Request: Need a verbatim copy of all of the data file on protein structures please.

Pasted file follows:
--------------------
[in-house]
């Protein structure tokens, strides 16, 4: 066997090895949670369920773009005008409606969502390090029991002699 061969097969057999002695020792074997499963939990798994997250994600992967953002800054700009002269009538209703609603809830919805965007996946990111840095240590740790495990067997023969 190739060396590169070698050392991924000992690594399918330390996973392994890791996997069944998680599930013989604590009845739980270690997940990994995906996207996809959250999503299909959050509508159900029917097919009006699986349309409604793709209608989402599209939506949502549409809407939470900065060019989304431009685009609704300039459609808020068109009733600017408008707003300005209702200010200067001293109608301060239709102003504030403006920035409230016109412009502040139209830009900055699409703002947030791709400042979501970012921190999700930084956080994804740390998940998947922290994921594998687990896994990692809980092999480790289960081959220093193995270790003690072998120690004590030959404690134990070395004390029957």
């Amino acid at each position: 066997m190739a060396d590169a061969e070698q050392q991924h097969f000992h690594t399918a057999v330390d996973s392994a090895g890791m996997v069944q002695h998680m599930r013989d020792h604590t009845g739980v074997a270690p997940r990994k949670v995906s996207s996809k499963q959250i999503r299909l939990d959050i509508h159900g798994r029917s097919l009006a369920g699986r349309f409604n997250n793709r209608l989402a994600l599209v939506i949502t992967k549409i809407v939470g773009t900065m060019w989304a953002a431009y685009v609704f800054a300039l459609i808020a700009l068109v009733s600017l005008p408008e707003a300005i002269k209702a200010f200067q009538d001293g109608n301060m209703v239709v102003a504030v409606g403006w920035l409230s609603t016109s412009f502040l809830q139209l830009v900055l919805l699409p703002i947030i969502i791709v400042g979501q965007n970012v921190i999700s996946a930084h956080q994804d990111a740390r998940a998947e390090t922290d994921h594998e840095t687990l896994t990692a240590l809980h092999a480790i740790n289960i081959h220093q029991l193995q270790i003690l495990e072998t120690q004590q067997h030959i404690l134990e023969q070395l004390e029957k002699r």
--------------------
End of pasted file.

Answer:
[in-house]
């Protein structure tokens, strides 16, 4: 066997090895949670369920773009005008409606969502390090029991002699 061969097969057999002695020792074997499963939990798994997250994600992967953002800054700009002269009538209703609603809830919805965007996946990111840095240590740790495990067997023969 190739060396590169070698050392991924000992690594399918330390996973392994890791996997069944998680599930013989604590009845739980270690997940990994995906996207996809959250999503299909959050509508159900029917097919009006699986349309409604793709209608989402599209939506949502549409809407939470900065060019989304431009685009609704300039459609808020068109009733600017408008707003300005209702200010200067001293109608301060239709102003504030403006920035409230016109412009502040139209830009900055699409703002947030791709400042979501970012921190999700930084956080994804740390998940998947922290994921594998687990896994990692809980092999480790289960081959220093193995270790003690072998120690004590030959404690134990070395004390029957």
């Amino acid at each position: 066997m190739a060396d590169a061969e070698q050392q991924h097969f000992h690594t399918a057999v330390d996973s392994a090895g890791m996997v069944q002695h998680m599930r013989d020792h604590t009845g739980v074997a270690p997940r990994k949670v995906s996207s996809k499963q959250i999503r299909l939990d959050i509508h159900g798994r029917s097919l009006a369920g699986r349309f409604n997250n793709r209608l989402a994600l599209v939506i949502t992967k549409i809407v939470g773009t900065m060019w989304a953002a431009y685009v609704f800054a300039l459609i808020a700009l068109v009733s600017l005008p408008e707003a300005i002269k209702a200010f200067q009538d001293g109608n301060m209703v239709v102003a504030v409606g403006w920035l409230s609603t016109s412009f502040l809830q139209l830009v900055l919805l699409p703002i947030i969502i791709v400042g979501q965007n970012v921190i999700s996946a930084h956080q994804d990111a740390r998940a998947e390090t922290d994921h594998e840095t687990l896994t990692a240590l809980h092999a480790i740790n289960i081959h220093q029991l193995q270790i003690l495990e072998t120690q004590q067997h030959i404690l134990e023969q070395l004390e029957k002699r």